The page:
Complete dilation is 10 centimeters, this is when the cervix is fully open and the baby can further descend into the birth canal (vagina) during the pushing (second stage) of labor.
In addition to how far your cervix is open will be the effacement or thinning of your cervix (measured in percentages) and the ripeness of your cervix. Effacement and dilation happen together rather than one before the other for the majority of women.
If you feel the tip of your nose (no one can see you), this would be how an unripe cervix will feel, firm but fleshy. As it begins to soften or ripen, it will become more like the feeling of your ear lobe (touch it!). When it is really soft and buttery it will be more like the inside of your cheek, very flexible and soft.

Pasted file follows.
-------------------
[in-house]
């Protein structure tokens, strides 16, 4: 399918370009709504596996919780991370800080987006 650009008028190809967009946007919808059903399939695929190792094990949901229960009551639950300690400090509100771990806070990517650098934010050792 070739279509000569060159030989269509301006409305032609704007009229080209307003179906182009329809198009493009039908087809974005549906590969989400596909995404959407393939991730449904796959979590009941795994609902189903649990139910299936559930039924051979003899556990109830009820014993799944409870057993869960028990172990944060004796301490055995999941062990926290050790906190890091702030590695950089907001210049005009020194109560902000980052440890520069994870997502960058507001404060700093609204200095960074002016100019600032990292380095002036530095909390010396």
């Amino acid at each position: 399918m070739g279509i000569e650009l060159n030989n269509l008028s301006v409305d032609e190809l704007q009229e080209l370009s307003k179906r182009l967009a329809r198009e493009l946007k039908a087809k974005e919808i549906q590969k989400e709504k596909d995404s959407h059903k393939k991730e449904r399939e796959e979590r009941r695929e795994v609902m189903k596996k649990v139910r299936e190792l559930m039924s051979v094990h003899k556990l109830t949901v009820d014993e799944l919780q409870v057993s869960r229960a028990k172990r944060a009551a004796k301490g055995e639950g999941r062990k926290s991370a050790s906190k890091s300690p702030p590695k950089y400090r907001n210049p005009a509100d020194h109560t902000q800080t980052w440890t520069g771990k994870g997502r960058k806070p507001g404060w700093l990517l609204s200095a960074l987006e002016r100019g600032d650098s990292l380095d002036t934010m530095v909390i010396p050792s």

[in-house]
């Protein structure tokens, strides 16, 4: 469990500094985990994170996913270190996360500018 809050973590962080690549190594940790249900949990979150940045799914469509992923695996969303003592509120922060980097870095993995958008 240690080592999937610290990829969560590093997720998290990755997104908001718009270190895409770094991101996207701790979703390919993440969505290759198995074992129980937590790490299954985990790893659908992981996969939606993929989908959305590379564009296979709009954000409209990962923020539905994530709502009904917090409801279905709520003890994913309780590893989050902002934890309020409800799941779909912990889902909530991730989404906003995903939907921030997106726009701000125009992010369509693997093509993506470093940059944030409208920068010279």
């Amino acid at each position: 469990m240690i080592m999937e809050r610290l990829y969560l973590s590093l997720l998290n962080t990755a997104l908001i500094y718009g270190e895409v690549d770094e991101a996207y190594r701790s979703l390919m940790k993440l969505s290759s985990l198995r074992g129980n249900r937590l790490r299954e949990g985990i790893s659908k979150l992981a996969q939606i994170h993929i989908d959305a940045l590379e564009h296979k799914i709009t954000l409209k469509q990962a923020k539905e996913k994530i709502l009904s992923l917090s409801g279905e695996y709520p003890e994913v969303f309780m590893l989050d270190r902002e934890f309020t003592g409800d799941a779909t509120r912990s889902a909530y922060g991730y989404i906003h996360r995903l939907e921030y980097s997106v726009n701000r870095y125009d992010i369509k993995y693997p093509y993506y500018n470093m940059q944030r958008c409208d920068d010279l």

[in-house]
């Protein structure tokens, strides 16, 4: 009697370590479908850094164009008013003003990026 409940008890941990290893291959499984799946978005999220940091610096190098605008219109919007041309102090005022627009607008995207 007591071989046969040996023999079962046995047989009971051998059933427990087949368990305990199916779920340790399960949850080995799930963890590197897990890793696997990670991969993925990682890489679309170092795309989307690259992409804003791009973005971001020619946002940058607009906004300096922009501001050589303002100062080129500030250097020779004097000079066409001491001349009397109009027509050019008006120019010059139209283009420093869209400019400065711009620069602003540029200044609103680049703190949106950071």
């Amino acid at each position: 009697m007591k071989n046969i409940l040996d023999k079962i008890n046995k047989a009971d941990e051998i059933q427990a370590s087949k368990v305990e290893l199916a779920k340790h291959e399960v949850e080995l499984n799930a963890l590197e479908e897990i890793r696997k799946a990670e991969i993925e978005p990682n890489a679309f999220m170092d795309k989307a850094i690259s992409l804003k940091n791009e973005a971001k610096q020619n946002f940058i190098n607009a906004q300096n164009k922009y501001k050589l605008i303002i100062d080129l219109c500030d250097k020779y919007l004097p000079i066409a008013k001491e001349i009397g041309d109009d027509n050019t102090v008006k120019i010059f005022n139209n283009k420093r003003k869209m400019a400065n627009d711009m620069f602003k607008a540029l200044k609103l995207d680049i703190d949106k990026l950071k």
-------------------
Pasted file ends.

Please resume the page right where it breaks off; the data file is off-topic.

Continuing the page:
For first time moms effacement is actually more important than dilation at first, because the cervix will need to be soft to dilate. After you've had a baby previously the cervix seems to open more easily. It is said that the average first time mom will dilate just under a centimeter per hour once active labor has started and the mom having baby number two or more will dilate just over a centimeter per hour once active labor has begun.
However, there are no hard and fast rules about who will dilate how quickly that actually work. As you know babies can't read calendars and your cervix can't tell time. Some will dilate much more quickly and others more slowly.